By Scott Sherman
To stem the flow of departing police officers and keep San Diego neighborhoods safe, the city government and the San Diego Police Officers Association came to an agreement that will make officer salaries more competitive compared to other regional law enforcement agencies.
In recent years, San Diego has faced a police officer recruitment and retention crisis as many officers retired and others went to competing agencies offering better pay. In fact, the number of police officers has dropped to under 1,800. Staff numbers should be over 2,100.
Before the deal was made, the starting salary for an SDPD officer was $49,428. Compare that to $54,564 for Escondido police, $56,240 for San Diego County Sheriff’s deputies, $71,195 for Carlsbad police and $75,322 for Chula Vista police.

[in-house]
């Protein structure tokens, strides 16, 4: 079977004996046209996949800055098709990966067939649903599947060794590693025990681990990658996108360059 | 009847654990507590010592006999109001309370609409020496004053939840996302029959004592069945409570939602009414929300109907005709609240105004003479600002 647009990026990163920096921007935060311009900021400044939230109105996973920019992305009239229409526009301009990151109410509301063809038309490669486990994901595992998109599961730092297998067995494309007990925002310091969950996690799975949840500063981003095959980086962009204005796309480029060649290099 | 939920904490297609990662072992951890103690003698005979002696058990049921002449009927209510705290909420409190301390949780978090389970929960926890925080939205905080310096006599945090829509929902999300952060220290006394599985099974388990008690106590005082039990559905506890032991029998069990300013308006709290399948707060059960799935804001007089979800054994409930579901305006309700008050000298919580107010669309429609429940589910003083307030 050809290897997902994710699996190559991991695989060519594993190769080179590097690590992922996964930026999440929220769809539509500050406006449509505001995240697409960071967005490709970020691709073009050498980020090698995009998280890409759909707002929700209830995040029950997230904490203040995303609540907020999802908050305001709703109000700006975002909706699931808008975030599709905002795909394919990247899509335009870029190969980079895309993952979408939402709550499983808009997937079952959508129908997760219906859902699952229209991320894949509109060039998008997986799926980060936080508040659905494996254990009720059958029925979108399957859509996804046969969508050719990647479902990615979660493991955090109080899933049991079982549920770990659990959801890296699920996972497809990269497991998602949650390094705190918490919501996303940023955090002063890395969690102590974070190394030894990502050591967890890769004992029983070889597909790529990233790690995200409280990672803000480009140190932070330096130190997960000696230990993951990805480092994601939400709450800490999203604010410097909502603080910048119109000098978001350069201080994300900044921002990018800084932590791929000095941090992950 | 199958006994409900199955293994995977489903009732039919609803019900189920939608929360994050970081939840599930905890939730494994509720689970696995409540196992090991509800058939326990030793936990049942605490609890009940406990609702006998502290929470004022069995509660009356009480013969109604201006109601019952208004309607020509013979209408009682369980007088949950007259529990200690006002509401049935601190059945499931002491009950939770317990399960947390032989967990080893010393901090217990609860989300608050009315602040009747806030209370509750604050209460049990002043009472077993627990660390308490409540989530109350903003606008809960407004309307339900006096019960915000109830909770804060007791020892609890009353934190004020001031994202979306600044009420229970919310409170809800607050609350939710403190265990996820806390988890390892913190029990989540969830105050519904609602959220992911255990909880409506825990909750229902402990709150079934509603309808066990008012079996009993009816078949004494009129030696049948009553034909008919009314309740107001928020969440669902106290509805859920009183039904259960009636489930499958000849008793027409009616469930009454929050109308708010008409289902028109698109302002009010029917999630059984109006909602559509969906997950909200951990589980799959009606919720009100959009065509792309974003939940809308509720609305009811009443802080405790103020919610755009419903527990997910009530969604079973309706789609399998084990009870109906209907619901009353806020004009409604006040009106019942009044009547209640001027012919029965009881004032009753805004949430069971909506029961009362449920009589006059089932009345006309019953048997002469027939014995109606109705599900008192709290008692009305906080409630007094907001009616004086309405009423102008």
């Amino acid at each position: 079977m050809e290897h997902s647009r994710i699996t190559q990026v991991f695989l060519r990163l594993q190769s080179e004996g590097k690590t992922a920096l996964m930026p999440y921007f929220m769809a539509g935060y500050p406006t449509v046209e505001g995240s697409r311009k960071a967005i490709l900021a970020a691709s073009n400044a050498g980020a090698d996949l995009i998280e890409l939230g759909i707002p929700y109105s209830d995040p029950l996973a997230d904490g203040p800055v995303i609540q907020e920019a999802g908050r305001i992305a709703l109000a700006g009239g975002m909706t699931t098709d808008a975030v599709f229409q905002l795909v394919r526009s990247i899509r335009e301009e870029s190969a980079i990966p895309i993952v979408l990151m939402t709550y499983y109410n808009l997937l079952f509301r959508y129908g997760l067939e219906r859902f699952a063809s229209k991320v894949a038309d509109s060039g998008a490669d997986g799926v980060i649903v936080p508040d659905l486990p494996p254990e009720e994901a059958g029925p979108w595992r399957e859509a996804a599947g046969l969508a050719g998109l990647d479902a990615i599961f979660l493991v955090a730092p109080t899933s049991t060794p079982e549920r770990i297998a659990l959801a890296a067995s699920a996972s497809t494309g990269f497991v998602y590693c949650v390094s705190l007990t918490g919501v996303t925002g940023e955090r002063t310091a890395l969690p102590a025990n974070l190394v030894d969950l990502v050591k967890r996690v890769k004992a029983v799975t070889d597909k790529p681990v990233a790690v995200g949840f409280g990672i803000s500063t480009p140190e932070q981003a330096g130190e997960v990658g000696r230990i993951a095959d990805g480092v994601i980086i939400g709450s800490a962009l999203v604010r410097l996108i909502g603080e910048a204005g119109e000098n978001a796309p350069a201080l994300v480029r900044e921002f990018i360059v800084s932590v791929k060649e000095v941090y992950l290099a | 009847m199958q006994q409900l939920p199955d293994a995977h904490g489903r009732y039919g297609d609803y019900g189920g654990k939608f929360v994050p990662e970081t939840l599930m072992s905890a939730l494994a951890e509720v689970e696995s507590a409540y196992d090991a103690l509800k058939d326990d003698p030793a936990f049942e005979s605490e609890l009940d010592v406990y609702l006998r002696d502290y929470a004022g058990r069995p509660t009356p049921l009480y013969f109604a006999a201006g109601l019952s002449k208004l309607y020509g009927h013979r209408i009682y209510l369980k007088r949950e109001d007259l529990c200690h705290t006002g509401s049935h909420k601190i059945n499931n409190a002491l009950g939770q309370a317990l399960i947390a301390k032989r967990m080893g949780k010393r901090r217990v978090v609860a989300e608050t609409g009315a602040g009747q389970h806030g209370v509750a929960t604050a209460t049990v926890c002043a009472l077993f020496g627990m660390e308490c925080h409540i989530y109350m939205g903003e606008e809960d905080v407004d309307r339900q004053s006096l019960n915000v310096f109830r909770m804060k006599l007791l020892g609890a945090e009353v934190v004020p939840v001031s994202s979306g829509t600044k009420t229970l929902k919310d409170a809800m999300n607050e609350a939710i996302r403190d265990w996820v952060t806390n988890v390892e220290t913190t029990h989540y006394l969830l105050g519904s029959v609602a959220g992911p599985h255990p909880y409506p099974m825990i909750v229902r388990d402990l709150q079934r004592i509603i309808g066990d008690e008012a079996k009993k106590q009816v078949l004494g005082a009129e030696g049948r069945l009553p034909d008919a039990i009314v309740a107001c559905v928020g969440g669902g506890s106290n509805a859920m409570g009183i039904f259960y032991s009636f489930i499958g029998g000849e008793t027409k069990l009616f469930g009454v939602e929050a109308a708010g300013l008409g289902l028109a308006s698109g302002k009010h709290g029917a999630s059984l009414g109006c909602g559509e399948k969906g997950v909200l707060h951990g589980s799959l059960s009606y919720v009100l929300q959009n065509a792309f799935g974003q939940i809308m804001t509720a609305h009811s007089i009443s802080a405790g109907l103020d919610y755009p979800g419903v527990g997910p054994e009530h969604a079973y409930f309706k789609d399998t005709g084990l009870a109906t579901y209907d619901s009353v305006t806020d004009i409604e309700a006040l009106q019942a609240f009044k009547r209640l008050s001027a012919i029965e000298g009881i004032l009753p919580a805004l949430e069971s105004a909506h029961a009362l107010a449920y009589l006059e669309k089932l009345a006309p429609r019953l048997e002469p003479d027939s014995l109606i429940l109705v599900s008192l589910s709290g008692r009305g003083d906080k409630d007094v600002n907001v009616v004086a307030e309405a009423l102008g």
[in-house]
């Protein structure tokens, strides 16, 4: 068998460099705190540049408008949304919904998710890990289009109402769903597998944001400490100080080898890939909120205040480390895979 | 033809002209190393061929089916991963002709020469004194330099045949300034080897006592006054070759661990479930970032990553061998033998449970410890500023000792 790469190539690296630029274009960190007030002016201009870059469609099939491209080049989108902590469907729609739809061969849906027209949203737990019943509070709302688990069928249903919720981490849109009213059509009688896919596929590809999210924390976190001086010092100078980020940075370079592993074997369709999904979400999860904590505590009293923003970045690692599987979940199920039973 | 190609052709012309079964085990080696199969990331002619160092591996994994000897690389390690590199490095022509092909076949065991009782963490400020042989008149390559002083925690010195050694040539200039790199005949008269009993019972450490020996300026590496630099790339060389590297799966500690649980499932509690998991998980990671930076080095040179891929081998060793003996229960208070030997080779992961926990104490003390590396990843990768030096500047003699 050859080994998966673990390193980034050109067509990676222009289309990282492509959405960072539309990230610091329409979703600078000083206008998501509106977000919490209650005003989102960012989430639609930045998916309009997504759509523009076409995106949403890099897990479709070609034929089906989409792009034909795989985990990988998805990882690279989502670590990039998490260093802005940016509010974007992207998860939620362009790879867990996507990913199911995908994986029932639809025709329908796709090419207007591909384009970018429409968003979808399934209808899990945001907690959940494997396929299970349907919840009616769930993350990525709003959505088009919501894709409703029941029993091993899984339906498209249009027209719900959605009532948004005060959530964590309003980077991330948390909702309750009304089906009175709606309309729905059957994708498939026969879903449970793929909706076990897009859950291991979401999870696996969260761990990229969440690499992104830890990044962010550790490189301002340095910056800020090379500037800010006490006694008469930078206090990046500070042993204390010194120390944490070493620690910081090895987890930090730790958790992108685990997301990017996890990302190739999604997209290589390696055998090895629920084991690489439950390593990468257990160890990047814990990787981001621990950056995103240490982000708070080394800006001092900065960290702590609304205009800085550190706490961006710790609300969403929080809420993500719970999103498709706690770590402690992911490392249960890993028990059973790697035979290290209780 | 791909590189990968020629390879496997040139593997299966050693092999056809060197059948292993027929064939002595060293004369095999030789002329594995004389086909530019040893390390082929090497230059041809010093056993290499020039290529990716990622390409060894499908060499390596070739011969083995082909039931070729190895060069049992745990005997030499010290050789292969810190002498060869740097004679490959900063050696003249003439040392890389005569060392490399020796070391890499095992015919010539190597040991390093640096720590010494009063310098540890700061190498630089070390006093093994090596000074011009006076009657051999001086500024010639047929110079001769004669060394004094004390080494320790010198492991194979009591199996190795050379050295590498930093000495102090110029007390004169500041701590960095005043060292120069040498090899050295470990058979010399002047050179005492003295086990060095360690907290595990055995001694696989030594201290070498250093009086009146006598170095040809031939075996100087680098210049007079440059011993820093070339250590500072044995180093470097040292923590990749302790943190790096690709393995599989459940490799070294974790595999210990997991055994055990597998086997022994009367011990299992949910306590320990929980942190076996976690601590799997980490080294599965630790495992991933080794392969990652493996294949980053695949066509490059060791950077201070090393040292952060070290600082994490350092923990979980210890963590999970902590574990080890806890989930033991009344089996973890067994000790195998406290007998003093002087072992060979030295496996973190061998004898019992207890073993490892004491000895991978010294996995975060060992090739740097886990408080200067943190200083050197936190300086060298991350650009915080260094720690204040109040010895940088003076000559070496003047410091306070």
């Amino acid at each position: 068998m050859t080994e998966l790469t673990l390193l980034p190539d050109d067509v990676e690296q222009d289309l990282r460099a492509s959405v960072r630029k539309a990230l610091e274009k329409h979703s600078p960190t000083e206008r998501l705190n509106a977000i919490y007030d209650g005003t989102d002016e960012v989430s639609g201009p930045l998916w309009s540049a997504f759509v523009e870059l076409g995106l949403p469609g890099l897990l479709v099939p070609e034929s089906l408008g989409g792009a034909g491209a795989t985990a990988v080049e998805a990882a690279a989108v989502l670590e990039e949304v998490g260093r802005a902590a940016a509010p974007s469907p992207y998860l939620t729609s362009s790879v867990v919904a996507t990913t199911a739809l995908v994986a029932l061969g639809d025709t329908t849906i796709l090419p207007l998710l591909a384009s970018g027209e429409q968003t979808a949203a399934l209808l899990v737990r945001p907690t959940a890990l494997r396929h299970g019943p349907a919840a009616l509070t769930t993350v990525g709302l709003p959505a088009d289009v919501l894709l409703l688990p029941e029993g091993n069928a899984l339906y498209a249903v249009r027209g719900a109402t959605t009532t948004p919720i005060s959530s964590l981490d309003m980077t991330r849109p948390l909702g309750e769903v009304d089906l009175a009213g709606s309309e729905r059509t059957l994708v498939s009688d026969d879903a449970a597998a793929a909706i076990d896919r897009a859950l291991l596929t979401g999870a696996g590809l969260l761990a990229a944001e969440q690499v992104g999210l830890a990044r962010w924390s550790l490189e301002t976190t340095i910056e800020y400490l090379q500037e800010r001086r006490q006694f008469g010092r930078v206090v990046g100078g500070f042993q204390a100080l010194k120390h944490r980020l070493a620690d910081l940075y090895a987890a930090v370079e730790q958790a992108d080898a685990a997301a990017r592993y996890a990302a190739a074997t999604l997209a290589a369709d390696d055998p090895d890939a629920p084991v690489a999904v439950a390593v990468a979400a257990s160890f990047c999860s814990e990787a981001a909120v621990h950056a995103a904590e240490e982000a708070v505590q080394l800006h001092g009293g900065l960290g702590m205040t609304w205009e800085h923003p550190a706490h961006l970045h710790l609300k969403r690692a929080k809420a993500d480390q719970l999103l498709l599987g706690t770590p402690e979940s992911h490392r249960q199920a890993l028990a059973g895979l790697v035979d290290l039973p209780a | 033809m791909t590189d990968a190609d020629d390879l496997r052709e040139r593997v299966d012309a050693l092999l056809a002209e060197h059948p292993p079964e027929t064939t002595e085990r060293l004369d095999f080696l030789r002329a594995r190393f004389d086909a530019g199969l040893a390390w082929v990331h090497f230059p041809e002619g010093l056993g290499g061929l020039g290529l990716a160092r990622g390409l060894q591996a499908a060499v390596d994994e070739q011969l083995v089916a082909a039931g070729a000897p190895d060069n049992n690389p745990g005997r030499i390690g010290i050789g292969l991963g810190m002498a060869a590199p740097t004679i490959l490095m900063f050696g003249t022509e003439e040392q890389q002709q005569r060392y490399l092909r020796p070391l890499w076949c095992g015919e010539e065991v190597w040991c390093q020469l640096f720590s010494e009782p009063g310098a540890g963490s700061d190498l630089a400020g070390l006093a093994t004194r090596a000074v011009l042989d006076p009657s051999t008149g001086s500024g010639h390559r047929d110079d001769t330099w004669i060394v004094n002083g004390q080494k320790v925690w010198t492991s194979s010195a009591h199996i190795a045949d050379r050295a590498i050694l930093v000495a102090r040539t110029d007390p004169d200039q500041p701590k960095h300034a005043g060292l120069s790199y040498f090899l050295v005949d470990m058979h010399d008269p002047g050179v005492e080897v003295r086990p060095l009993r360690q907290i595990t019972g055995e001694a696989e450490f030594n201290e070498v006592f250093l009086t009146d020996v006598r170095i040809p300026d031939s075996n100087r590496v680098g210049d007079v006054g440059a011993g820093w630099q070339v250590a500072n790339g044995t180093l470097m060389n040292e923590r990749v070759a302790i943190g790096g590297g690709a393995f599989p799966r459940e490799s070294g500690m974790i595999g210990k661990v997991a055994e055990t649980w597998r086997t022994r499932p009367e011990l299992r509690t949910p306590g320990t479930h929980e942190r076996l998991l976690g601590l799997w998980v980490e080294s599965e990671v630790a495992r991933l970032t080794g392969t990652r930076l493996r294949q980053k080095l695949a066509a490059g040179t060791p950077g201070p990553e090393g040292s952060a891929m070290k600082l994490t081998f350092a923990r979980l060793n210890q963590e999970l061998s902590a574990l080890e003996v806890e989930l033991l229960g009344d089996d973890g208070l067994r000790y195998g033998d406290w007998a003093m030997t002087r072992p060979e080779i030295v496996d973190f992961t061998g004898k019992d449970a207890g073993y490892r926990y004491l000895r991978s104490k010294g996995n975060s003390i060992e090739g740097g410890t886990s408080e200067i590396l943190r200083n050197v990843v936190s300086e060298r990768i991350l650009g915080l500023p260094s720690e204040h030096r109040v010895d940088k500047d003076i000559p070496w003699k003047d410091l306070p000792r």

The new contract will now enable the police department to retain experienced officers, attract lateral transfers and recruits the department desperately needs.
The agreement calls for pay increases as follows:
July 1, 2018: 8.3 percent increase (3.3 percent of which was previously approved)
Jan. 1, 2019: 5 percent increase
July 1, 2019: 3.3 percent increase (previously approved)
Jan. 1, 2020: 5 percent increase
The agreement also includes additional increases for officers as follows:
July 1, 2019: 5 percent increase for officers with 20 or more years of sworn service in law enforcement
July 1, 2019: 4 percent increase for all officers in exchange for negotiated changes to certain flexible health benefits.
If approved, officers would receive cumulative increases totaling 25.6 percent to 30.6 percent over the two-year agreement, depending on years of service and future negotiations on flexible benefits.
Our city is blessed to have one of the finest police forces in the state. This deal will help make it even better.
— San Diego City Councilmember Scott Sherman represents the District 7 neighborhoods of Mission Valley, Grantville, Allied Gardens, Del Cerro and San Carlos.